Core Module Details
DH6032 Communities of Practice in Digital Scholarship
This module looks at collaboration and communities of practice which are such an important feature of digital culture. Students will use social media, blogs, discussion forums to review, summarise and discuss readings.
DH6033 Conceptual Introduction to Digital Humanities
This course engages with core concepts in Digital Arts and Humanities. Here students will build an understanding of these topics through discussion online and in class. In this portfolio, students will demonstrate an ability to engage with central conceptual debates in the field.
DH6034 Humanities and New Technologies: Tools and Methodologies
In this module we will do two very specific, but multifaceted, things:
- Introduce a variety of types of tools and methodologies to hopefully inspire, but also more importantly to;
- Provoke thoughtful reflection on the implications of choosing a tool, what it affords, but equally what the possible implications and challenges it also may introduce.
DH6003 The MA DAH Institute
This event draws together the years work in the taught elements, and marks a significant stage in moving the dissertation toward completion. The key activities involve a presentation and poster from each student as well as participation in organising the day long event.
The presentation will outline:
- The existing literature and conceptual framework on the topic;
- The key questions to be investigated, and how they will contribute to the topic;
- The planned research methods;
- The concept for the digital artefact;
- The timeline to completion;
- Anticipated outcomes.
DH 6035 Digital Arts and Humanities Dissertation
The capstone achievement for the MA in Digital Arts and Humanities is the successful completion of a digital research project that combines a unique and crafted digital artefact and a written dissertation of 12,000-15,000 words.
Throughout the course you will complete various components of this larger project including an annotated bibliography and a map of the topic in DH6013, a research project proposal in DH6033, a preliminary review of literature in DH6032 and a statement of proposed methodology in DH6034. By the completion of the second semester you will have refined your project proposal, identified whether an ethics review is necessary to undertake as part of your project and be in a position to present a progress review in April.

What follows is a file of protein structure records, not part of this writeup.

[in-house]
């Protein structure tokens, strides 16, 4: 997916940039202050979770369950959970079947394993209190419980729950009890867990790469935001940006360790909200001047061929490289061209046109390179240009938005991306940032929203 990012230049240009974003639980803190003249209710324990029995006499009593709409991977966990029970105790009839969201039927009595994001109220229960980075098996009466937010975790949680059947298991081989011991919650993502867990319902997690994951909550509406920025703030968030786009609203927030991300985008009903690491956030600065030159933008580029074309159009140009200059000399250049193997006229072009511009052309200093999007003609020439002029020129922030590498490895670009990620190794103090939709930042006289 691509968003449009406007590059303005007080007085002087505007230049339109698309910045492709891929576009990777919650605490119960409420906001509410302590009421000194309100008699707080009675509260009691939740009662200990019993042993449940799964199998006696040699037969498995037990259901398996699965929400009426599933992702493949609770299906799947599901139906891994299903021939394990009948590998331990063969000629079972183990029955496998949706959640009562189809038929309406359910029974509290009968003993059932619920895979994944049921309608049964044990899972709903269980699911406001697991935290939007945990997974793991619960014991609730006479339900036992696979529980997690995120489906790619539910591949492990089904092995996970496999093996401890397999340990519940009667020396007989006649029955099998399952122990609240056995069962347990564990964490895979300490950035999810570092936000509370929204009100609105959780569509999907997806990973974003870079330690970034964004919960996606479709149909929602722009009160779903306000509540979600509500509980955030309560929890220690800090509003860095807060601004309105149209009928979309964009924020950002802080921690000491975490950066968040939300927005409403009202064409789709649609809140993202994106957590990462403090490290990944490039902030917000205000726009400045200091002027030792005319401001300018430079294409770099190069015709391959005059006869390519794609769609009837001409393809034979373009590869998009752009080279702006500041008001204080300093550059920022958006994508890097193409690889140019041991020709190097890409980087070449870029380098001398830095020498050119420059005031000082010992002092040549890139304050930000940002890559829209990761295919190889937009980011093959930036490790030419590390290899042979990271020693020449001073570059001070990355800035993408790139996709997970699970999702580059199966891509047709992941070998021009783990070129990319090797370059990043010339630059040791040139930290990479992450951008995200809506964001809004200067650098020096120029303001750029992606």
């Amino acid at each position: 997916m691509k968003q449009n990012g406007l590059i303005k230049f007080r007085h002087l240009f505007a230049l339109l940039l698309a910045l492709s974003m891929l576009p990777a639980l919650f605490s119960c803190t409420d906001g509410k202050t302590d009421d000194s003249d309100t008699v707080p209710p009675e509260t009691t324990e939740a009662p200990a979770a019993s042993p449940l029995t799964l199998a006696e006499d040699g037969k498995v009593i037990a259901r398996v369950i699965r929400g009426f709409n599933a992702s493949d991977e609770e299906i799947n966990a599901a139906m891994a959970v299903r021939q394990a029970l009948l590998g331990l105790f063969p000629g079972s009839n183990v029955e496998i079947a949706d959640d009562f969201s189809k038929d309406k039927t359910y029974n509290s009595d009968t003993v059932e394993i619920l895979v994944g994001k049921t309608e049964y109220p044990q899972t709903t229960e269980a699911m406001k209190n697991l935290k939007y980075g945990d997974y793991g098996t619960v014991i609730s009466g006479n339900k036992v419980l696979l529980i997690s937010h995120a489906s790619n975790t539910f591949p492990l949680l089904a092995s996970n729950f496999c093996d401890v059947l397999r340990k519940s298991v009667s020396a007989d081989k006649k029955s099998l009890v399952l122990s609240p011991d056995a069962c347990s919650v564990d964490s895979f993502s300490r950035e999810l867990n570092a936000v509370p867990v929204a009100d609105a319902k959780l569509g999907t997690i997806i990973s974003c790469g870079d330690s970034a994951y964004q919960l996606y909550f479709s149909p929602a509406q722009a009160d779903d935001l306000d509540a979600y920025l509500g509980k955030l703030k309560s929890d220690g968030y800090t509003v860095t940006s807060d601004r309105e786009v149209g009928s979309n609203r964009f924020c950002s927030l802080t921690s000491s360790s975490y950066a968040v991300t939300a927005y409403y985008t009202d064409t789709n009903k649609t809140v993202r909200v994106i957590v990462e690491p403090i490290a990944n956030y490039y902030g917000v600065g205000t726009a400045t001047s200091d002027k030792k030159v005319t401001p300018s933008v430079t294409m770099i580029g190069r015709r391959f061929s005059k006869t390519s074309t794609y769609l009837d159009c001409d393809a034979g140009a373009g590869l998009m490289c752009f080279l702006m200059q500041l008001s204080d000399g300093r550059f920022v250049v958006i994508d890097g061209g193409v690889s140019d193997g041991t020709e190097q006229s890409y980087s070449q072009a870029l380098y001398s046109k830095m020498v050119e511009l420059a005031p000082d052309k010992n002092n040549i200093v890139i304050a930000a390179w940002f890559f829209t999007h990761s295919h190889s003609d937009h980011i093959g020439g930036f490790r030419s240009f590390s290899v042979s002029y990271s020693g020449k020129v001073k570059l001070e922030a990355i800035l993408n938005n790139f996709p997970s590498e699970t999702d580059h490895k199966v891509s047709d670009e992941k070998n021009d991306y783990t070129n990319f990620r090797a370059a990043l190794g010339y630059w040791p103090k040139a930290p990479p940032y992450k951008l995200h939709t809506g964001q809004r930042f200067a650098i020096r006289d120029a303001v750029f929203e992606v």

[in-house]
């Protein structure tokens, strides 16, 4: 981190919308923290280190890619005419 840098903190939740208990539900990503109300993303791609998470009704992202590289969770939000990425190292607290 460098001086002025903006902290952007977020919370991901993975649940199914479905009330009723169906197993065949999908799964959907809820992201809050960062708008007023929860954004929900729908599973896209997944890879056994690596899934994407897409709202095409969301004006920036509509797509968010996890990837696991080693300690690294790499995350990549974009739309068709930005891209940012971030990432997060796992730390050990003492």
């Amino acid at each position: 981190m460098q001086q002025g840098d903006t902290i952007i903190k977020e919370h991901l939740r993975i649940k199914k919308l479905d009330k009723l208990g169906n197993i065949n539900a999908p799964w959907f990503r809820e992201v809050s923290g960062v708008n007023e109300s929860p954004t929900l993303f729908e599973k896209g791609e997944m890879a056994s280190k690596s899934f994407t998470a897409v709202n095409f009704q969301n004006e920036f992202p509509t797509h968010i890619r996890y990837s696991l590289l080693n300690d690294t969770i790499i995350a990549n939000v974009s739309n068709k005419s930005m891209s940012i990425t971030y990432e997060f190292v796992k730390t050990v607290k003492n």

You will be assigned a supervisor to assist you with your project following the first semester. Your supervisor is your primary point of contact to help you successfully carry out this project. However, it is your project and it your responsibility to make best use of the supervisory resource. Your supervisor can help you shape your research question, consider the approaches you propose to take and collaboratively reflect on your process and findings. Your supervisor will also be available to feedback on your written work in a timely fashion. Drafts of dissertation components can be submitted for feedback up to the 1st of August to enable an opportunity to provide thoughtful feedback.
It is important to appreciate that this is a research project and dissertation in Digital Arts and Humanities and as such it requires a specific exploration of the digital aspects of your chosen field. It is essential to demonstrate your learning during programme, but to more particularly demonstrate a critical reflection on field of study. It is important to consider why you are carrying out this research, what it brings to field and why you have chosen a specific approach to your research.
The digital artefact you craft is at the core of your research project in that it provides an object of discussion and a reflection of the Digital Arts and Humanities question being explored. It must demonstrate a degree of technical challenge and represent something that moves beyond what you may have been able to accomplish prior to the programme. Although you are not evaluated directly on the artefact itself, and it is not evaluated directly, it is intrinsic to the discourse of the written work - the literature review providing a context, the tools and methods discussing the technical and epistemological underpinnings/technology decisions and the discussion surrounding the findings and engaging directly with the artefact. The artefact reflects the findings of your research and the dissertation reflects on the artefact itself. The two are closely bound.
MA Dissertations are submitted to UCC”s Cork Open Research Archive (CORA) to support the department’s commitment to the open collection and dissemination of the digital research output of the UCC scholarly community.